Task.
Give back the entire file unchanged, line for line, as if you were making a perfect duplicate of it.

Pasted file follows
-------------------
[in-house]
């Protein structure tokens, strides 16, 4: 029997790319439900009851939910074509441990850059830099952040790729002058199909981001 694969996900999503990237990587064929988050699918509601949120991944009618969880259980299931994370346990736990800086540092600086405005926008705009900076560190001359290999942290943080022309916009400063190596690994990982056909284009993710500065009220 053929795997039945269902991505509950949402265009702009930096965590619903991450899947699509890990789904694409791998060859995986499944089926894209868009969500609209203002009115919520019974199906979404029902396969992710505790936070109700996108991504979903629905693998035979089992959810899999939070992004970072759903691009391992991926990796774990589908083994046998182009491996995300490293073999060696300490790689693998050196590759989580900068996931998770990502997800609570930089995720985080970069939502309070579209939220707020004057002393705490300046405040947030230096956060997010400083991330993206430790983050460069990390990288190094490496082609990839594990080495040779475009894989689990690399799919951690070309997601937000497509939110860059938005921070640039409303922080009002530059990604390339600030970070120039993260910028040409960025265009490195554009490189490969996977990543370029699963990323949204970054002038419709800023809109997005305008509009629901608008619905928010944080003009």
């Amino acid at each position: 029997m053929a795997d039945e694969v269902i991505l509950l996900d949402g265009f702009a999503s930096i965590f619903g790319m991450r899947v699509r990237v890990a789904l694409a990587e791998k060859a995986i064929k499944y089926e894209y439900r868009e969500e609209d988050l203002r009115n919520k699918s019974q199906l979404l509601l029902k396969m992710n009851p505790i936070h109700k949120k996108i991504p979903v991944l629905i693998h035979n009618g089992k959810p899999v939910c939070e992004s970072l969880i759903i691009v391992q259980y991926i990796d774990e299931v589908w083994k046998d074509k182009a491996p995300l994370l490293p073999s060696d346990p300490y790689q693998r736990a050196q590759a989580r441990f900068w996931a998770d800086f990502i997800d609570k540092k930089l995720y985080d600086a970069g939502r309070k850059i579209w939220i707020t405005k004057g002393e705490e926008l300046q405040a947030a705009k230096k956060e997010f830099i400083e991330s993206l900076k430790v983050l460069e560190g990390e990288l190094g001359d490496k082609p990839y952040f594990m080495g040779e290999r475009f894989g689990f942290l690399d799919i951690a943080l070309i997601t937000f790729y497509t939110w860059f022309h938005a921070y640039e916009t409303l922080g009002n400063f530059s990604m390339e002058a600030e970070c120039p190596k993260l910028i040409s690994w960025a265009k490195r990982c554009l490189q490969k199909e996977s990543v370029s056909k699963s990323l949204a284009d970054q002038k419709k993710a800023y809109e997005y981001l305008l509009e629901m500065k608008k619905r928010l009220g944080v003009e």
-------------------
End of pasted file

[in-house]
């Protein structure tokens, strides 16, 4: 029997790319439900009851939910074509441990850059830099952040790729002058199909981001 694969996900999503990237990587064929988050699918509601949120991944009618969880259980299931994370346990736990800086540092600086405005926008705009900076560190001359290999942290943080022309916009400063190596690994990982056909284009993710500065009220 053929795997039945269902991505509950949402265009702009930096965590619903991450899947699509890990789904694409791998060859995986499944089926894209868009969500609209203002009115919520019974199906979404029902396969992710505790936070109700996108991504979903629905693998035979089992959810899999939070992004970072759903691009391992991926990796774990589908083994046998182009491996995300490293073999060696300490790689693998050196590759989580900068996931998770990502997800609570930089995720985080970069939502309070579209939220707020004057002393705490300046405040947030230096956060997010400083991330993206430790983050460069990390990288190094490496082609990839594990080495040779475009894989689990690399799919951690070309997601937000497509939110860059938005921070640039409303922080009002530059990604390339600030970070120039993260910028040409960025265009490195554009490189490969996977990543370029699963990323949204970054002038419709800023809109997005305008509009629901608008619905928010944080003009």
């Amino acid at each position: 029997m053929a795997d039945e694969v269902i991505l509950l996900d949402g265009f702009a999503s930096i965590f619903g790319m991450r899947v699509r990237v890990a789904l694409a990587e791998k060859a995986i064929k499944y089926e894209y439900r868009e969500e609209d988050l203002r009115n919520k699918s019974q199906l979404l509601l029902k396969m992710n009851p505790i936070h109700k949120k996108i991504p979903v991944l629905i693998h035979n009618g089992k959810p899999v939910c939070e992004s970072l969880i759903i691009v391992q259980y991926i990796d774990e299931v589908w083994k046998d074509k182009a491996p995300l994370l490293p073999s060696d346990p300490y790689q693998r736990a050196q590759a989580r441990f900068w996931a998770d800086f990502i997800d609570k540092k930089l995720y985080d600086a970069g939502r309070k850059i579209w939220i707020t405005k004057g002393e705490e926008l300046q405040a947030a705009k230096k956060e997010f830099i400083e991330s993206l900076k430790v983050l460069e560190g990390e990288l190094g001359d490496k082609p990839y952040f594990m080495g040779e290999r475009f894989g689990f942290l690399d799919i951690a943080l070309i997601t937000f790729y497509t939110w860059f022309h938005a921070y640039e916009t409303l922080g009002n400063f530059s990604m390339e002058a600030e970070c120039p190596k993260l910028i040409s690994w960025a265009k490195r990982c554009l490189q490969k199909e996977s990543v370029s056909k699963s990323l949204a284009d970054q002038k419709k993710a800023y809109e997005y981001l305008l509009e629901m500065k608008k619905r928010l009220g944080v003009e």